What is Organic Wine?

You might have seen ‘Organic’ on a wine bottle and wondered how any wine isn’t organic. After all it’s just grapes and a bit of waiting around in the most basic sense. But its not that easy to make wine that’s consistently good. If you’re from the UK, you know that the weather can change, a lot, and quickly, and that instability, combined with various weeds and bugs, can have a huge impact on the number of grapes you can grow. That’s why over 96% of wine consumed globally isn’t organic. But some is, and the amount we’re drinking is growing, so here is the facts on what makes wine organic, and why it should be in your cupboard/wardrobe/under the bed.

What Makes Wine Organic?

So, how do you make a vegan wine? Well, it begins with farming methods. It takes a lot of time, care and attention to plant your grapes and grow them without using pesticides, herbicides and more besides. Grapes are tasty (tell us something we don’t know) and lots of bugs like a taste, so you have to be extra protective of them. The soil is also pretty great. Full of minerals, it’s a weed paradise, and they’re just waiting to grab nutrients from the grapes.


Then there is the climate. It’s much easier to grow grapes when the weather is stable. Rainy winters and warm gentle summers make for good grapes, but that’s not always how things go, especially in the times of climate change. Modern farming methods allow us to counteract these issues, but they’re not all organic practices, so winemakers are up against it!


But those who approach their wine with an organic mindset need to overcome these challenges, because they can’t use any chemicals in the growing process that aren’t natural. Those grapes have got to put in the hard yards themselves.


Then there is the winemaking process. Once the grapes are free of the vine, it’s wine time, but many makers will incorporate some chemical support here too. To keep things organic, European winemakers can add sulphites to keep the wine fresh, but that’s it, and in America, they can’t even do that!


After you’ve navigated the weather, the weeds, and the winemaking, you can proudly pour yourself a glass of vino-rganic!


Does It Taste Different?

The great news is no, they don’t. There is so much to great winemaking that the flavour, textures and such are really determined by the producer and the general climate, so organic wines have all they need to be just as good as their non-organic counterparts. Because of the care and attention required to make an organic wine you might even find many of the bottles are better than others!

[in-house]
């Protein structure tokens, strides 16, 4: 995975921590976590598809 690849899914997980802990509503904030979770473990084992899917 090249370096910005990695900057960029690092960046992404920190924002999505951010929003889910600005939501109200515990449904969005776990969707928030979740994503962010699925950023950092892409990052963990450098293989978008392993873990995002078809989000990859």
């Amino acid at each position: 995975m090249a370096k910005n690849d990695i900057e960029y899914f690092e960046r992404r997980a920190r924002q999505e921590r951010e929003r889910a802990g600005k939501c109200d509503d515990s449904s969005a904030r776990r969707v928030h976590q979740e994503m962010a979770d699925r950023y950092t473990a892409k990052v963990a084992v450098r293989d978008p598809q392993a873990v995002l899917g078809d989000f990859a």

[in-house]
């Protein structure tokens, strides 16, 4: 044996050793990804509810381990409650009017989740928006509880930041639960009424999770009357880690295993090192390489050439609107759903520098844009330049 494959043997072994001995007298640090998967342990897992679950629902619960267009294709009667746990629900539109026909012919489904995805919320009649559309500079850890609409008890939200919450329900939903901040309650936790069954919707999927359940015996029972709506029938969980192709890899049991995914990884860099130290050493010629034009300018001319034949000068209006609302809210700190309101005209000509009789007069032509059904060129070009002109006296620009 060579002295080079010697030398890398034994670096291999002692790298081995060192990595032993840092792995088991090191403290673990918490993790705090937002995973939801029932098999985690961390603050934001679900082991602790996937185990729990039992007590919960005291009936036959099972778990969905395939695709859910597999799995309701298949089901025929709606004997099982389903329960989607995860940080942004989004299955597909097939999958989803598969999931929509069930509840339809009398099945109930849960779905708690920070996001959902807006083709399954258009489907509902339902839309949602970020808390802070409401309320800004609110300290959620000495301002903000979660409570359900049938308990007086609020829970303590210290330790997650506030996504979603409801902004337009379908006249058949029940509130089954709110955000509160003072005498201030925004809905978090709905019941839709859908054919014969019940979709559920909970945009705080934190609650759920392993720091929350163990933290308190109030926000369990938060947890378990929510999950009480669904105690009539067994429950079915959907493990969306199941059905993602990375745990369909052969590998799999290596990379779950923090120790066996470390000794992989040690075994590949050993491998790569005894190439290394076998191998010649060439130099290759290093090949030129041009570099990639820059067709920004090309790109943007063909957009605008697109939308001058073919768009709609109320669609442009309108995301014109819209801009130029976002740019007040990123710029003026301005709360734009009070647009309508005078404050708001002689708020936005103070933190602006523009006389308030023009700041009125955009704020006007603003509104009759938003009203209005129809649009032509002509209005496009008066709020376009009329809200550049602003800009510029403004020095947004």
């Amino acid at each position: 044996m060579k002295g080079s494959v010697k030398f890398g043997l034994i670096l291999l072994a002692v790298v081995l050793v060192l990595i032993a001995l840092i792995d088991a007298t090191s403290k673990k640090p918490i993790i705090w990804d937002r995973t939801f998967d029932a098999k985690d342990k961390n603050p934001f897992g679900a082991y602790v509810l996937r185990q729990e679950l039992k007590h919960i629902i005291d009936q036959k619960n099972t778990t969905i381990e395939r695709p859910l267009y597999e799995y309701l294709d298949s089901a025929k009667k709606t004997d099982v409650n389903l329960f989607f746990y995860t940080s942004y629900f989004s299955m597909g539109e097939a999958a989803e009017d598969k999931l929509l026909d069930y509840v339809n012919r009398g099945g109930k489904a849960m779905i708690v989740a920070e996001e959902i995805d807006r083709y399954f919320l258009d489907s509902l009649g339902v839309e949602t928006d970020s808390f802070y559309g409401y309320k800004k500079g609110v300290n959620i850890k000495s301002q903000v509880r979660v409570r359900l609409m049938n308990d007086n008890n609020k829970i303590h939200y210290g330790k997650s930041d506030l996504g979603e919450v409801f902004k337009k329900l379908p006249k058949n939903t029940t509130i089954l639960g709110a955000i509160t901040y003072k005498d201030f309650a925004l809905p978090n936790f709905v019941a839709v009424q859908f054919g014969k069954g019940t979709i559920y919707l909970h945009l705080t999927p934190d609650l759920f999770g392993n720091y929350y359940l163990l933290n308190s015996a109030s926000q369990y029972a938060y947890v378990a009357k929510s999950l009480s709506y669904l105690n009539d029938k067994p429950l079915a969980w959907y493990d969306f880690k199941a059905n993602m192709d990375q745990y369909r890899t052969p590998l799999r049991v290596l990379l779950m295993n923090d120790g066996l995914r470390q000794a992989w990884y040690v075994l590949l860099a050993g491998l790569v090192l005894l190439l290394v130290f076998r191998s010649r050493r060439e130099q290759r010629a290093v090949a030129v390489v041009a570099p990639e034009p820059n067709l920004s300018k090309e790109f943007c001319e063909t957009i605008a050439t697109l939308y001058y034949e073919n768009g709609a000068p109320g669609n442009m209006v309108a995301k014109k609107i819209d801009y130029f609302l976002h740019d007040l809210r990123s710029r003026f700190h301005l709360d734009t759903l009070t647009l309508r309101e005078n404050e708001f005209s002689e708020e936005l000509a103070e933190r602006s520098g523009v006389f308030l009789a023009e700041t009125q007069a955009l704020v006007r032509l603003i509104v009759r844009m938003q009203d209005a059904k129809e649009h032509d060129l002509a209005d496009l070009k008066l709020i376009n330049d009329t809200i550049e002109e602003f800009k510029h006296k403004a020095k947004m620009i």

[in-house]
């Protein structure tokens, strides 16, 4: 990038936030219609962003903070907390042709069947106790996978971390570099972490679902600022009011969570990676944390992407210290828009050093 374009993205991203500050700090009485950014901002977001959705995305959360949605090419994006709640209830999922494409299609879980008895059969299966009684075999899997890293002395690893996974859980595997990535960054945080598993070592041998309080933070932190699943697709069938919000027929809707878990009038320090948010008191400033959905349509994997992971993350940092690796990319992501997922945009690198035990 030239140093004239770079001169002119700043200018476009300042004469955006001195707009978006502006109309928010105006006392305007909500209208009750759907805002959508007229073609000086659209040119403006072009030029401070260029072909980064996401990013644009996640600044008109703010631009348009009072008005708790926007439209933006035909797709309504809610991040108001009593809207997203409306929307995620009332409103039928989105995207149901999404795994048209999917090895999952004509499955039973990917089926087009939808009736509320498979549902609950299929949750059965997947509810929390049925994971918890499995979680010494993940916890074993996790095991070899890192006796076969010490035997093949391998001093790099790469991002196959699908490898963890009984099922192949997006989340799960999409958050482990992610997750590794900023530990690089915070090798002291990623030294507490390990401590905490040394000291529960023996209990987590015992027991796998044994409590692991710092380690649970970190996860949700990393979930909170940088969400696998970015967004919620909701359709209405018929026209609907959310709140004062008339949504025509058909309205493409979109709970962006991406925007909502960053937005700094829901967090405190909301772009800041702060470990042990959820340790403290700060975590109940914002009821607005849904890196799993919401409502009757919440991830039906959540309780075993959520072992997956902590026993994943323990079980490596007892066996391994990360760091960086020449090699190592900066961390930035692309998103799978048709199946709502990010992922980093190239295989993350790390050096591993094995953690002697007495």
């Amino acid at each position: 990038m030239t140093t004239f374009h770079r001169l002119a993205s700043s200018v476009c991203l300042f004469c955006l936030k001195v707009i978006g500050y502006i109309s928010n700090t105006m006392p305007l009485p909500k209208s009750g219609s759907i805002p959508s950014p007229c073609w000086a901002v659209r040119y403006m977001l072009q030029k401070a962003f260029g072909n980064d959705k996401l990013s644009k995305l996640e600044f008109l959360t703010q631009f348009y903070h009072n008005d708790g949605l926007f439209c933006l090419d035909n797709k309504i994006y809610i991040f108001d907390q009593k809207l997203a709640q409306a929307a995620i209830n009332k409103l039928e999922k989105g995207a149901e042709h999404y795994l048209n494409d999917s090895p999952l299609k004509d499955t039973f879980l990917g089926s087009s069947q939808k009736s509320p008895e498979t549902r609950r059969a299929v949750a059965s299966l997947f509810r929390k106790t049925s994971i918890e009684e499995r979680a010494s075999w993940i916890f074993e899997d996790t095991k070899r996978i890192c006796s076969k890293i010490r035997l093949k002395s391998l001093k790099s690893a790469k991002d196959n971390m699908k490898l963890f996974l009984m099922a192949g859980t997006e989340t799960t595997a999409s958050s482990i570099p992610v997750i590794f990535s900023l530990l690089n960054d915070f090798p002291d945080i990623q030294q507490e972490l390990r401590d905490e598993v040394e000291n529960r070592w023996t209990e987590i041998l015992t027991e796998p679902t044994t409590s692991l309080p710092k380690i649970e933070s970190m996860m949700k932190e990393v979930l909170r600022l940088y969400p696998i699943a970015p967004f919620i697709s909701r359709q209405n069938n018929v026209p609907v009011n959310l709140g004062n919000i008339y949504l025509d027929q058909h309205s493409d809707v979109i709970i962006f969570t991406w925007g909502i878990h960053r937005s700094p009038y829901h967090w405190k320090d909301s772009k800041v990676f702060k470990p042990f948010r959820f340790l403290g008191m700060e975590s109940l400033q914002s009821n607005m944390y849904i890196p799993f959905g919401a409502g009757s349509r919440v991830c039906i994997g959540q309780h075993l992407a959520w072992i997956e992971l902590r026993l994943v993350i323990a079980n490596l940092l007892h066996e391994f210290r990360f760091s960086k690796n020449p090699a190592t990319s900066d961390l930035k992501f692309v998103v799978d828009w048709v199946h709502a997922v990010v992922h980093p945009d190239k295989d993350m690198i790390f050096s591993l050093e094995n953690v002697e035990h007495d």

The downside is in price. An organic wine does take that extra element of time and patience, so they can be (but aren’t always) a little more expensive than their non-organic peers. That being said, you’re almost guaranteed quality wine at a certain level, so you know it’s worth it!

Is It Healthier?

This is a bit of a tricky one. Any pesticides that are added to the process in non-organic wine are controlled strictly when it comes to the end product. That being said, it’s impossible to take them out entirely, so trace amounts do remain. These shouldn’t have any effect on you whatsoever, but studies are conflicting.


In terms of ‘healthier wine’ organic bottles aren’t better for you in any provable sense. They’re certainly better for the planet through a reduction in pesticides entering the ecosystem, so if you’re asking about the health of mother earth, yes, they’re healthier.


Is It the Same as Natural Wine?

Natural, or low-intervention wine, is wine that adds as little as possible to the wine making process. While many natural wines will be organic, the two aren’t the same thing. Natural wine is more of a philosophical concept of the winemaker, choosing to pick organic grapes and then not adding sulphites in the bottling process. As mentioned above, sulphites don’t mean a wine isn’t organic, but natural winemakers prefer to do as little as possible to alter the wine’s natural transformation. This can lead to funky wines because the microorganisms that do the work aren’t controlled in any way.

Some Great Examples


Côtes de Provence Rosé, 2020, Mas de Cadenet

Prisma Organic Monastrell 2020

Classic Style Organic Grüner Veltliner, 2020

Montresor Organic Lugana 2020


Written by Matt Mugan